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What is Violent Communication?

If “violent” means acting in ways that result in hurt or harm, then much of how we communicate—judging others, bullying, having racial bias, blaming, finger pointing, discriminating, speaking without listening, criticizing others or ourselves, name-calling, reacting when angry, using political rhetoric, being defensive or judging who’s “good/bad” or what’s “right/wrong” with people—could indeed be called “violent communication.”

What is Nonviolent Communication?

Nonviolent Communication is the integration of 4 things:

  • Consciousness: a set of principles that support living a life of compassion, collaboration, courage, and authenticity
  • Language: understanding how words contribute to connection or distance
  • Communication: knowing how to ask for what we want, how to hear others even in disagreement, and how to move toward solutions that work for all
  • Means of influence: sharing “power with others” rather than using “power over others”

NVC serves our desire to do three things:

  1. Increase our ability to live with choice, meaning, and connection
  2. Connect empathically with self and others to have more satisfying relationships
  3. Sharing of resources so everyone is able to benefit

NVC Book Reviews

What People Are Saying About Nonviolent Communication

“Nonviolent Communication shows us a way of being very honest, without any criticism, insults, or put-downs, and without any intellectual diagnosis implying wrongness.”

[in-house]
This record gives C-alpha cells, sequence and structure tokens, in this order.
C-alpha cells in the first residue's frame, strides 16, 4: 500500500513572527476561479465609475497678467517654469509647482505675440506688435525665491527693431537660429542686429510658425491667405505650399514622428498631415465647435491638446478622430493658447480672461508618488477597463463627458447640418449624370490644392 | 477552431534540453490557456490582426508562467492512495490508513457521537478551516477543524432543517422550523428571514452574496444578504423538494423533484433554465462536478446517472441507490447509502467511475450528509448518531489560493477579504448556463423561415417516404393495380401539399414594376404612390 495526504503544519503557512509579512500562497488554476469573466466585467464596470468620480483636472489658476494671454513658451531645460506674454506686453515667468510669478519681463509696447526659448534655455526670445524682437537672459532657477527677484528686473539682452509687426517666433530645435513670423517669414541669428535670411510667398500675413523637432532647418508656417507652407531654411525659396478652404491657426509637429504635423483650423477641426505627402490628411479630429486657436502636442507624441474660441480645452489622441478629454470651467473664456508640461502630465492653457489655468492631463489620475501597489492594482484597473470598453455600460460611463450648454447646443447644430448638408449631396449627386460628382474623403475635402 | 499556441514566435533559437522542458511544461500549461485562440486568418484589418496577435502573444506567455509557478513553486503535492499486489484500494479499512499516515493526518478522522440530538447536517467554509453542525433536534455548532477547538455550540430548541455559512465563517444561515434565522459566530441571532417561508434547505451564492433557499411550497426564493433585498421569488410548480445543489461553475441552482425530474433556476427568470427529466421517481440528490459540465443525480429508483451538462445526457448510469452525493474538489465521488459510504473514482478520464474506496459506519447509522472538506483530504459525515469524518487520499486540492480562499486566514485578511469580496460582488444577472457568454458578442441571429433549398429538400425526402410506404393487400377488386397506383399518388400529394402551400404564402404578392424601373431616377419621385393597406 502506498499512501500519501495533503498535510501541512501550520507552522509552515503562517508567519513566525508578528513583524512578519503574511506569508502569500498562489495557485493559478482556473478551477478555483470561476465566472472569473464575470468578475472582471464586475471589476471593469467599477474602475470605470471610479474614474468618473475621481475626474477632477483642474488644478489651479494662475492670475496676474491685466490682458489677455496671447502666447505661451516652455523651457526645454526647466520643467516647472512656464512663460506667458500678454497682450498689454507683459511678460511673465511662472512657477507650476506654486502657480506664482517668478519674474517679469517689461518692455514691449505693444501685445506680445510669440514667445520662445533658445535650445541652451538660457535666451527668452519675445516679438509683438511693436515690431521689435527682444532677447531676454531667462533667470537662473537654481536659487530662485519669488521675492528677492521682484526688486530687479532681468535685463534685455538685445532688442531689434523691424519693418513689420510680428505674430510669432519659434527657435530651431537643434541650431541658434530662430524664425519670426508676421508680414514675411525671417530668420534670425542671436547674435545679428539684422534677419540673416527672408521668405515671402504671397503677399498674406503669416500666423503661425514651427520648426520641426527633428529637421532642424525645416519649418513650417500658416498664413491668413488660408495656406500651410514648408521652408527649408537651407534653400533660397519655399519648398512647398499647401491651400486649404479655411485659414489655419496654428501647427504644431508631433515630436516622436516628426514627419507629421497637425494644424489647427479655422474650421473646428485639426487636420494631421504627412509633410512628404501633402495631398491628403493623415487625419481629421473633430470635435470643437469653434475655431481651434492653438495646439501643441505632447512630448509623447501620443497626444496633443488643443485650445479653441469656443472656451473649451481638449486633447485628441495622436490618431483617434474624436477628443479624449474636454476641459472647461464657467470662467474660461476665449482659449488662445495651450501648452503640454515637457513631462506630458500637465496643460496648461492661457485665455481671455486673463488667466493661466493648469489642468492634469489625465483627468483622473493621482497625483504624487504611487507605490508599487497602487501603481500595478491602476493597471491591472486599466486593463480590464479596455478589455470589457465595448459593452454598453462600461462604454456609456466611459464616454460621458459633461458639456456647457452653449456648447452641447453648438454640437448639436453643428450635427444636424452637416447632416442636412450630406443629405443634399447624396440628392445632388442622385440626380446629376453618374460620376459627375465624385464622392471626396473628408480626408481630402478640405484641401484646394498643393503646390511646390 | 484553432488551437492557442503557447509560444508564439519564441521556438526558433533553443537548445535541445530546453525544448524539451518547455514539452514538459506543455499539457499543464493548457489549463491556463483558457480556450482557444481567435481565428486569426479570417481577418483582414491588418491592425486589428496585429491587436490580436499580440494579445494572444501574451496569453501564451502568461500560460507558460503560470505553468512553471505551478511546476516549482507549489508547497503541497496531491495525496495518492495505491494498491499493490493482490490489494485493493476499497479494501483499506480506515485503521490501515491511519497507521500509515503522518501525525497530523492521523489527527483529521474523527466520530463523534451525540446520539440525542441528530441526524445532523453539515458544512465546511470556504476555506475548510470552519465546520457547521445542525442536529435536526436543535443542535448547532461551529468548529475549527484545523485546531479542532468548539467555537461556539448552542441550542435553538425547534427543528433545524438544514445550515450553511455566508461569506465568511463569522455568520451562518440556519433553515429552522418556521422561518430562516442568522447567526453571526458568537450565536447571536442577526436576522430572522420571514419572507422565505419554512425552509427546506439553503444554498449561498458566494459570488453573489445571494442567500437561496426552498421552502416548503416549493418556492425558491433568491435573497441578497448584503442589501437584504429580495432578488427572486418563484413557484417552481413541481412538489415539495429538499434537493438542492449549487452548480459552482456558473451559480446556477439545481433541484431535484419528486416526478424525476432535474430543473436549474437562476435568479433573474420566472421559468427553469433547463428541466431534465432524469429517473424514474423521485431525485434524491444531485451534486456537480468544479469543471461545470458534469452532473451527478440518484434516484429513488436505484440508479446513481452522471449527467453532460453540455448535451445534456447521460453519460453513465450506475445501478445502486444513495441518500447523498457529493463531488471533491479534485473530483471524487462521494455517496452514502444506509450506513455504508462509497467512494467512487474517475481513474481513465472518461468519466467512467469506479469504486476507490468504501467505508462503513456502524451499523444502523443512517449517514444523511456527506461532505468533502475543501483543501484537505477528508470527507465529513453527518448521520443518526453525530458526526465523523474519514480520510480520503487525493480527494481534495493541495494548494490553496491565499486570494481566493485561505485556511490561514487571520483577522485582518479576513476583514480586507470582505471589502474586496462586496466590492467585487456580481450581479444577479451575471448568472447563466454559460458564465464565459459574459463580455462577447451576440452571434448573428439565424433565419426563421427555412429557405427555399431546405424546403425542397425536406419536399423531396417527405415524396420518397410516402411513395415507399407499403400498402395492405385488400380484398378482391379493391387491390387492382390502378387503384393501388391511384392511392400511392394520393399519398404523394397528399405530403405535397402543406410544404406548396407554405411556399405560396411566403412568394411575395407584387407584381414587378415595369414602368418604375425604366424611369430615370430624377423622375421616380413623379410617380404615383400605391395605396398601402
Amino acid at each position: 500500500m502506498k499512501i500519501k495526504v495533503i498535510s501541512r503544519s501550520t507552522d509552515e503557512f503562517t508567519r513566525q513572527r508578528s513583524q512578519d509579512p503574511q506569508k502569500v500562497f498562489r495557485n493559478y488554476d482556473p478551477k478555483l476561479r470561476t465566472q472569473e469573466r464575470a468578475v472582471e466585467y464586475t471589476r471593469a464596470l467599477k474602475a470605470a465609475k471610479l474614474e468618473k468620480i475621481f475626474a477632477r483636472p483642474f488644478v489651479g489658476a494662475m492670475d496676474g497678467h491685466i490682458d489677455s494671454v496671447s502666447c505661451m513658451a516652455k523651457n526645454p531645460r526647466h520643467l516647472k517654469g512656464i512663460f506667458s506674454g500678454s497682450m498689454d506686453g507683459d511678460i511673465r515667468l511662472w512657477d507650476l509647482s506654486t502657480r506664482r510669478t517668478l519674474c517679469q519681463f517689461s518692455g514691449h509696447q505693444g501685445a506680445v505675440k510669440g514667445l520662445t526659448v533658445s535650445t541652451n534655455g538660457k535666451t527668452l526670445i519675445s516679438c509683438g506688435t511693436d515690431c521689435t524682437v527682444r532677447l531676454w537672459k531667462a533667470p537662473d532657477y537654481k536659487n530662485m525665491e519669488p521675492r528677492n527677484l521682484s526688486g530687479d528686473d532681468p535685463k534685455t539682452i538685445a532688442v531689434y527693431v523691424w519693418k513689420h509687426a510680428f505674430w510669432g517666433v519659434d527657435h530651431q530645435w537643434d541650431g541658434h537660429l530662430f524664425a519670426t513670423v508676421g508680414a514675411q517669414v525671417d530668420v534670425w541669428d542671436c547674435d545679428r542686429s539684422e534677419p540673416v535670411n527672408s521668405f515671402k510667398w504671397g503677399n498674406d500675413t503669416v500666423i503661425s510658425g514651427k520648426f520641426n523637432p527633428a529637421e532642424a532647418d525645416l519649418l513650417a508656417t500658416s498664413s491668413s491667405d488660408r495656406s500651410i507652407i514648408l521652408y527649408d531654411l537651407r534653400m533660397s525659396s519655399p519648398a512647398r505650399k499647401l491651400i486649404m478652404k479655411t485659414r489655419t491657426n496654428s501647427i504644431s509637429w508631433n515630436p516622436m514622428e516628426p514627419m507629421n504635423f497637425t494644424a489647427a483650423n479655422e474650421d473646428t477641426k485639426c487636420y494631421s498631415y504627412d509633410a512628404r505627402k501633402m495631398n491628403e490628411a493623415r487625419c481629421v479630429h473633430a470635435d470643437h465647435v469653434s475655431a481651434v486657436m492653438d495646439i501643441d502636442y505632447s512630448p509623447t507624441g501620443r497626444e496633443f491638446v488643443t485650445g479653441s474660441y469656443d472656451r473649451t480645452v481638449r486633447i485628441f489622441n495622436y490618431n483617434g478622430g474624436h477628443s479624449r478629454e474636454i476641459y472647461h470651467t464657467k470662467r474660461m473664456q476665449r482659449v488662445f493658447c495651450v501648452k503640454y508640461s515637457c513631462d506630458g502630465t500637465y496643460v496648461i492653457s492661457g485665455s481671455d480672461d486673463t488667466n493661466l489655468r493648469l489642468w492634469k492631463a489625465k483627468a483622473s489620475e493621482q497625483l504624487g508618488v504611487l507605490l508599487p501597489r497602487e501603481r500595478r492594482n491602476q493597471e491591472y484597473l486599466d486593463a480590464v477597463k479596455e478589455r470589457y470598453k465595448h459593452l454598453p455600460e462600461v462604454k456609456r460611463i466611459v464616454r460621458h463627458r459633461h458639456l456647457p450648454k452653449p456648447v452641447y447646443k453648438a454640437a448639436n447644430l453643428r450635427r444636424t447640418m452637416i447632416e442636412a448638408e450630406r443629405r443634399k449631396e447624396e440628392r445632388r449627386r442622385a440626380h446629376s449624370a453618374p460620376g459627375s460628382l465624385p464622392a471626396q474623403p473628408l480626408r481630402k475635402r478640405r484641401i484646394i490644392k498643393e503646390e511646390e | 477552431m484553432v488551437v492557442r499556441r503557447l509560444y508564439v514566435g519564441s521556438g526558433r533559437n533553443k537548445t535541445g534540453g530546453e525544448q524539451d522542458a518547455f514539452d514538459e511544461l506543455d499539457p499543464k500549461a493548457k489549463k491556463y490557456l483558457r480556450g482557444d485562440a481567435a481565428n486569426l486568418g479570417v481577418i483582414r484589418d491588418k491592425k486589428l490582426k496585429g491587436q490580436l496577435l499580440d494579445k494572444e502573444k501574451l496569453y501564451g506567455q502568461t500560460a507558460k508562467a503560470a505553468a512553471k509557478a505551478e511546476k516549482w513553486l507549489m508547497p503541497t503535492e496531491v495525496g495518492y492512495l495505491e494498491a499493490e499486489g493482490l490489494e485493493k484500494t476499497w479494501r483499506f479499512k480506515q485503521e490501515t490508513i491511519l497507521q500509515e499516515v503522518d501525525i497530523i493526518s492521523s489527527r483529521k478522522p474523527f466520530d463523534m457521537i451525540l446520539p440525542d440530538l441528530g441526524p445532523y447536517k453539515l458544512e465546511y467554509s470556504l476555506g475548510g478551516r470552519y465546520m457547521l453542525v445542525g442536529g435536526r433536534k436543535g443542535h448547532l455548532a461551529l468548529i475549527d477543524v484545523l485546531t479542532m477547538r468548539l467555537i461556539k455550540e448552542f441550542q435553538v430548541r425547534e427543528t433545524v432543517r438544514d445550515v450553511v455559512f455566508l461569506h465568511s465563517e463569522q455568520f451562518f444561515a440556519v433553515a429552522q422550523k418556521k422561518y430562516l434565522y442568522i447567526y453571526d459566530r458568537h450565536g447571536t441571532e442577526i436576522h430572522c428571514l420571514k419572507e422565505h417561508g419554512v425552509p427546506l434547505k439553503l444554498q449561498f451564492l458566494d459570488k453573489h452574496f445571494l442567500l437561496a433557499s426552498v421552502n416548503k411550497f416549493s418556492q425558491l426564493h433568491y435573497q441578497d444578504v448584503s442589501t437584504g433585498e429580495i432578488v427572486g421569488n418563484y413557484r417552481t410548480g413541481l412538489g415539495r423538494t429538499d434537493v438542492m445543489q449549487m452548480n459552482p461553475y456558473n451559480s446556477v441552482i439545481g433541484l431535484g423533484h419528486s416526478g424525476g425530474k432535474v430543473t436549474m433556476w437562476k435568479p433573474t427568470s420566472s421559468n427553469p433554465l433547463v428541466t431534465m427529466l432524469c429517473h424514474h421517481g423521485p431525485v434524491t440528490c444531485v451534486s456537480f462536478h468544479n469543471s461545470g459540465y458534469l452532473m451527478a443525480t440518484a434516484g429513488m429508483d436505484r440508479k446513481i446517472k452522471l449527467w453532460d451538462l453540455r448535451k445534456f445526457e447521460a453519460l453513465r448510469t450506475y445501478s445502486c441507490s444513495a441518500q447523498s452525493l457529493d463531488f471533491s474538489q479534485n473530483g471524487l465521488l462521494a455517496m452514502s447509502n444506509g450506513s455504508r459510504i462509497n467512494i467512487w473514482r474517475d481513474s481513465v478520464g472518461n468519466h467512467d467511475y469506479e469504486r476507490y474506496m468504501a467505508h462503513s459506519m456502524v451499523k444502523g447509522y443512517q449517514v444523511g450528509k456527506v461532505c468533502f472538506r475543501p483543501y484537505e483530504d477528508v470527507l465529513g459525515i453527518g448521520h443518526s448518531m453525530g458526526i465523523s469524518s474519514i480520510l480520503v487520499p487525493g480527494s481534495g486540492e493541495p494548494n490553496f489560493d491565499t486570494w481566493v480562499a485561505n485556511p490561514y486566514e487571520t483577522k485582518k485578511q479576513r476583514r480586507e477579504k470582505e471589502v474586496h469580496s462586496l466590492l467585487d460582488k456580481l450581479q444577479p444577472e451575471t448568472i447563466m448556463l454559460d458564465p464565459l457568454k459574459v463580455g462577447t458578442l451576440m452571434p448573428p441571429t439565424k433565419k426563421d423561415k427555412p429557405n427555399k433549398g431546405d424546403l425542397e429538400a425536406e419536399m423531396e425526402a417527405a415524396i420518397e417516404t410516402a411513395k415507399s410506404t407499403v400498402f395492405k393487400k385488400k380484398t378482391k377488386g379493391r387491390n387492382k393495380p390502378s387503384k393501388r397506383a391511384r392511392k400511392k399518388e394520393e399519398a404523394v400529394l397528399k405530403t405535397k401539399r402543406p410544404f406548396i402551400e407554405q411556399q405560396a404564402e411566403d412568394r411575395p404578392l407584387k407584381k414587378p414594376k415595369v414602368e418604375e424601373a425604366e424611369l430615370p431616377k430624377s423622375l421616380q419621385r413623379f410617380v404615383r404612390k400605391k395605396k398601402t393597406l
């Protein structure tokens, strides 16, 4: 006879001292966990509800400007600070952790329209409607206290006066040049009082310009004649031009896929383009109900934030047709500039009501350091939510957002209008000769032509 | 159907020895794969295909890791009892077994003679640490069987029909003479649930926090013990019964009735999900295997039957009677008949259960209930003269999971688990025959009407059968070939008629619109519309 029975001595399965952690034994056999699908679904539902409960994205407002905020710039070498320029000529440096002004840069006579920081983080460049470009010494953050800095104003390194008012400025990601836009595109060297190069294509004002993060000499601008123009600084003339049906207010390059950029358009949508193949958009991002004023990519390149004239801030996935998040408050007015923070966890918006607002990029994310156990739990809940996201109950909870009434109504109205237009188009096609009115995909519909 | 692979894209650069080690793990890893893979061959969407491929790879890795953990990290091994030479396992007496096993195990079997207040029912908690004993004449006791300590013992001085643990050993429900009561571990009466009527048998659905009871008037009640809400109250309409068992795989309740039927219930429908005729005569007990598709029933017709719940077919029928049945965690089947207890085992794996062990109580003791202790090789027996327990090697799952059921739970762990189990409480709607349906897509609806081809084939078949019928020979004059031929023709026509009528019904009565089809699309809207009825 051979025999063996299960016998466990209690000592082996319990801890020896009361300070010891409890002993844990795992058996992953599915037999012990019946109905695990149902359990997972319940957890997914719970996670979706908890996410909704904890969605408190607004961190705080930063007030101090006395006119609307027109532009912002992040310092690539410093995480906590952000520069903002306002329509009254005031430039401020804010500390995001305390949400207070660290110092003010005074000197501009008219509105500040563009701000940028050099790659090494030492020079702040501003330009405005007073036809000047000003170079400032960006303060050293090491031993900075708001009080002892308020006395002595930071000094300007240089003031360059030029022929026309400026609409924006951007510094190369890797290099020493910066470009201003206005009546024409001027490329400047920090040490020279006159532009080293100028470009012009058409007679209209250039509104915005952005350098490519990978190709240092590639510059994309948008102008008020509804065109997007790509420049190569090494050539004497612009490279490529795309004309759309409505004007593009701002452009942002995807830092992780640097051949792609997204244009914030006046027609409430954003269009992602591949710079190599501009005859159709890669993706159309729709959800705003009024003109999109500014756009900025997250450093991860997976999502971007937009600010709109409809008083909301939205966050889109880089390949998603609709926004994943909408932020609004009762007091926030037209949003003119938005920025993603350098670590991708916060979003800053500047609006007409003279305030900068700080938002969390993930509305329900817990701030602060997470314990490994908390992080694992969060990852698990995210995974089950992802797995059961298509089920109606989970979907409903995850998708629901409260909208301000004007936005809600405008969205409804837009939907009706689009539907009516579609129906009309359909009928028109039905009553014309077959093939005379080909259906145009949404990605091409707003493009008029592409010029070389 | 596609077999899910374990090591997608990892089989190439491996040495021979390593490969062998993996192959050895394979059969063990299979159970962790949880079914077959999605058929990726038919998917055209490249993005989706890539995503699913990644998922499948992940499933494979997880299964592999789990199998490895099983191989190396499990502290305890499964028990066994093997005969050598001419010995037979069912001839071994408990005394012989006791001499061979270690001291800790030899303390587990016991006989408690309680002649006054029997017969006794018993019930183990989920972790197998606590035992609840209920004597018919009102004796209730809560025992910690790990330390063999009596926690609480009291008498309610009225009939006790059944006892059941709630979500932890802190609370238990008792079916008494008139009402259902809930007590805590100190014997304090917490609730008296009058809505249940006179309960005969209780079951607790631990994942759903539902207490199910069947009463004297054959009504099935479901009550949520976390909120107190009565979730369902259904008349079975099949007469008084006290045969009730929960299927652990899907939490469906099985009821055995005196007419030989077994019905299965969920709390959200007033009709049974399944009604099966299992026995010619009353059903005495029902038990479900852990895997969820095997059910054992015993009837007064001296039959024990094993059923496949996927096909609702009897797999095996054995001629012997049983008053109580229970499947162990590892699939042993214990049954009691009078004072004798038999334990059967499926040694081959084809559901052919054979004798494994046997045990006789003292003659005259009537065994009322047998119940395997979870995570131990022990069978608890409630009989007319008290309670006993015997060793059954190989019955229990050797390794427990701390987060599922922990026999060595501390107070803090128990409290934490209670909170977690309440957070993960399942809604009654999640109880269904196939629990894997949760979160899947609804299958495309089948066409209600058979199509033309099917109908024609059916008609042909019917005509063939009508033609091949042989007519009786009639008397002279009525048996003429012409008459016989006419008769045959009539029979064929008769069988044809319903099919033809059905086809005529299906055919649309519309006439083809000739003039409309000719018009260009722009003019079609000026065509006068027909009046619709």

— Marshall B. Rosenberg, PhD

 

"Human beings have enormous power to enrich life. We can use words to contribute to people’s enjoyment, their wisdom. We can use words that can make life miserable for people. So our words are very powerful. We can touch people in ways that give great pleasure, great nurturing, support. We are powerhouses, and there’s nothing we enjoy doing more than to use that power we have to enrich lives. So isn’t it wonderful that we have this power and the joy it brings when we use it? That’s to be celebrated. Wow! And the more we celebrate that, the less we will be willing to do anything else."

— Marshall B. Rosenberg, PhD

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NVC Quick Connect eNewsletter

Upon becoming CEO of Microsoft, Nadella asked his top executives to read Marshall Rosenberg’s Nonviolent Communication “Why else is empathy important?. Nadella states: You have to be able to say, ‘Where is this person coming from?'” he says. “‘What makes them tick? Why are they excited or frustrated by something that is happening, whether it’s about computing or beyond computing?’”

"In our present age of uncivil discourse and mean-spirited demagoguery, the principles and practices of Nonviolent Communication are as timely as they are necessary to the peaceful resolution of conflicts, personal or public, domestic or international."

MIDWEST BOOK REVIEW, Taylor’s Shelf


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